It will be interesting to see what happens if France bans parabens, and how that will effect the eu regs.  Chances are against it, the Chemical lobby has lots of money, but still an interesting proposition… 

    • chemist

      does not change the fact.. maybe i should proofread next time…or maybe not 

    • Anonymous

      A sample of chemicals from the EU’s list: epinephrine, antibiotics, atroponine, chlorine, carbon monoxide (?!?) I’m not criticizing this list, only wondering like some others as to who would think to use these and why. What about the wolfsbane/monkshood that made me so happy; why?  
      Allow me to ask you a question: what type of person/company would actually put onto the market, knowingly, a product that is misbranded, untested, unpreserved and would obviously cause harm to people? Perhaps these are people who shouldn’t be in the business in the first place if they don’t do the work to create safe products to provide them with a loyal customer base and good income, hopefully. You’ve also forgotten the fact that you, a customer, have the right to report reactions from cosmetics to the FDA.
      Not saying that the US doesnt need to make some changes, perhaps the reason the FDA has only banned 10 is because the industry was doing well enough on it’s own and didn’t need a babysitter. And no, I am not criticizing the EU either. Having important lists in one place beats having to chase them down in several other places, if that’s what US R&D has had to do all these years.
      thx :)

      • CFlower

        I think you have hit the nail on the head – only an unscrupulous person would do such a thing and such people are not welcome in this industry. The length of a banned list is irrelevant if there is a requirement for products to be safe, for safety to be substantiated and for efficient enforcement. I cannot comment on the US situation but enforcement in the EU is undertaken responsibly by the authorities and potentially harmful products removed from circulation; reputable companies of course do not put themselves in that position since they formulate with ingredients they know to be safe.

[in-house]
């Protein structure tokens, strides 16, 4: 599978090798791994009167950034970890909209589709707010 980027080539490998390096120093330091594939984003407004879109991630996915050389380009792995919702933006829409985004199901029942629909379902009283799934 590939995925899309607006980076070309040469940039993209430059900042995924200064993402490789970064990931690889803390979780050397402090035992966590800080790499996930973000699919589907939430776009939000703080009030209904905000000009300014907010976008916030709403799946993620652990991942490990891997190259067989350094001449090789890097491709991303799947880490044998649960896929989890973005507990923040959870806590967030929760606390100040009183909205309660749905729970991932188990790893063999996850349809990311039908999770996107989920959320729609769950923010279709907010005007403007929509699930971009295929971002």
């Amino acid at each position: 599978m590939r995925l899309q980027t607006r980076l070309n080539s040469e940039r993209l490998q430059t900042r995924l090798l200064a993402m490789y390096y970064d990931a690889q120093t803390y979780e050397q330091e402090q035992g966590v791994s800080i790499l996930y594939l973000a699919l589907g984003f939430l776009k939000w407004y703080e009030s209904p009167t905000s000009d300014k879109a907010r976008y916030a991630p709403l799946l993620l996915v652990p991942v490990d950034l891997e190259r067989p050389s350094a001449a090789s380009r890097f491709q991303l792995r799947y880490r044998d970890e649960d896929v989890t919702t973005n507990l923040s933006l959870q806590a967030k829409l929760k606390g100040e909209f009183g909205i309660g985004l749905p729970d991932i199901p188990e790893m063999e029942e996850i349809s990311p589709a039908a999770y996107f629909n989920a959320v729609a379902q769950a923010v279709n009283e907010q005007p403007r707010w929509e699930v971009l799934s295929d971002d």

To try to compile a totally comprehensive list of banned substances would be a never-ending task since you quickly come to the position that some substances may be safe under certain circumstances but not others, so you try to regulate those too. We are talking about looking at the whole inventory of chemicals known to man, whether natural or synthetic, which will be in the hundreds of thousands. I must also say that even the most innocent of ingredients can be harmful if used inappropriately (for example, drinking about 5l of water may easily prove fatal, yet who would consider water a dangerous ingredient). 
        The only sensible, and actually very effective, way to manage cosmetic safety is the approach taken by the EU regulations – to require products to be safe by law and make someone responsible for that, to require a duly qualified expert to have assessed safety of each product before it is marketed, and to have efficient inspection and enforcement by authorities; banned lists are actually unnecessary under such circumstances so whether they are long or short is not the key point.